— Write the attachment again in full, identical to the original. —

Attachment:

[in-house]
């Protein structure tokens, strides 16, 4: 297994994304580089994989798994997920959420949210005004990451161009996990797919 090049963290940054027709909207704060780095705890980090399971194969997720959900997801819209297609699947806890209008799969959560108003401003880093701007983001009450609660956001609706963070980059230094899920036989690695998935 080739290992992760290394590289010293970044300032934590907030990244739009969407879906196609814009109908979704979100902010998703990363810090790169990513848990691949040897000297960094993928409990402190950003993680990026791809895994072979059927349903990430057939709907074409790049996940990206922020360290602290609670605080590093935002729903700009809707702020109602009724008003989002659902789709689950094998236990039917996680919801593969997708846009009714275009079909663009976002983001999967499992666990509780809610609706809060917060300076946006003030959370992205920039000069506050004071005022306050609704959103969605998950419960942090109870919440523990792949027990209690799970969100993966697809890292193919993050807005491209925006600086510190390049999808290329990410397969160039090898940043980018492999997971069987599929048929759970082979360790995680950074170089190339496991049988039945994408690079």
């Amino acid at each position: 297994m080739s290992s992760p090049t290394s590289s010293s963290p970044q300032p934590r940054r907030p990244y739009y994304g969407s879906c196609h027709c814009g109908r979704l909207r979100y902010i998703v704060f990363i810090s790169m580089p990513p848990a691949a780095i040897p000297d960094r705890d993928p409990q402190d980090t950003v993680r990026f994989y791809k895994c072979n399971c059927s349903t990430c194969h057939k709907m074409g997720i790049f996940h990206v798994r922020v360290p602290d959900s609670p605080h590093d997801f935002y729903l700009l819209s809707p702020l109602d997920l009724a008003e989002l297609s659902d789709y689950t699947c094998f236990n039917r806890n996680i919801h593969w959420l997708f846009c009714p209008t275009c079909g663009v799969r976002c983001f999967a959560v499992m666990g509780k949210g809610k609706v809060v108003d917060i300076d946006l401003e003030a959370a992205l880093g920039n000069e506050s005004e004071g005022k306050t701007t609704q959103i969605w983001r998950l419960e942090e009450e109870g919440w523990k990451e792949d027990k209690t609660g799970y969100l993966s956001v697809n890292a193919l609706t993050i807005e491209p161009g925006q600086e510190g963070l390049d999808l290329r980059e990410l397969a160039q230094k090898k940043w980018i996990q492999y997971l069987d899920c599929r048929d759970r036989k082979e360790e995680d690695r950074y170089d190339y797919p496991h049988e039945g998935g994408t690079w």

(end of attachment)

[in-house]
């Protein structure tokens, strides 16, 4: 297994994304580089994989798994997920959420949210005004990451161009996990797919 090049963290940054027709909207704060780095705890980090399971194969997720959900997801819209297609699947806890209008799969959560108003401003880093701007983001009450609660956001609706963070980059230094899920036989690695998935 080739290992992760290394590289010293970044300032934590907030990244739009969407879906196609814009109908979704979100902010998703990363810090790169990513848990691949040897000297960094993928409990402190950003993680990026791809895994072979059927349903990430057939709907074409790049996940990206922020360290602290609670605080590093935002729903700009809707702020109602009724008003989002659902789709689950094998236990039917996680919801593969997708846009009714275009079909663009976002983001999967499992666990509780809610609706809060917060300076946006003030959370992205920039000069506050004071005022306050609704959103969605998950419960942090109870919440523990792949027990209690799970969100993966697809890292193919993050807005491209925006600086510190390049999808290329990410397969160039090898940043980018492999997971069987599929048929759970082979360790995680950074170089190339496991049988039945994408690079």
């Amino acid at each position: 297994m080739s290992s992760p090049t290394s590289s010293s963290p970044q300032p934590r940054r907030p990244y739009y994304g969407s879906c196609h027709c814009g109908r979704l909207r979100y902010i998703v704060f990363i810090s790169m580089p990513p848990a691949a780095i040897p000297d960094r705890d993928p409990q402190d980090t950003v993680r990026f994989y791809k895994c072979n399971c059927s349903t990430c194969h057939k709907m074409g997720i790049f996940h990206v798994r922020v360290p602290d959900s609670p605080h590093d997801f935002y729903l700009l819209s809707p702020l109602d997920l009724a008003e989002l297609s659902d789709y689950t699947c094998f236990n039917r806890n996680i919801h593969w959420l997708f846009c009714p209008t275009c079909g663009v799969r976002c983001f999967a959560v499992m666990g509780k949210g809610k609706v809060v108003d917060i300076d946006l401003e003030a959370a992205l880093g920039n000069e506050s005004e004071g005022k306050t701007t609704q959103i969605w983001r998950l419960e942090e009450e109870g919440w523990k990451e792949d027990k209690t609660g799970y969100l993966s956001v697809n890292a193919l609706t993050i807005e491209p161009g925006q600086e510190g963070l390049d999808l290329r980059e990410l397969a160039q230094k090898k940043w980018i996990q492999y997971l069987d899920c599929r048929d759970r036989k082979e360790e995680d690695r950074y170089d190339y797919p496991h049988e039945g998935g994408t690079w």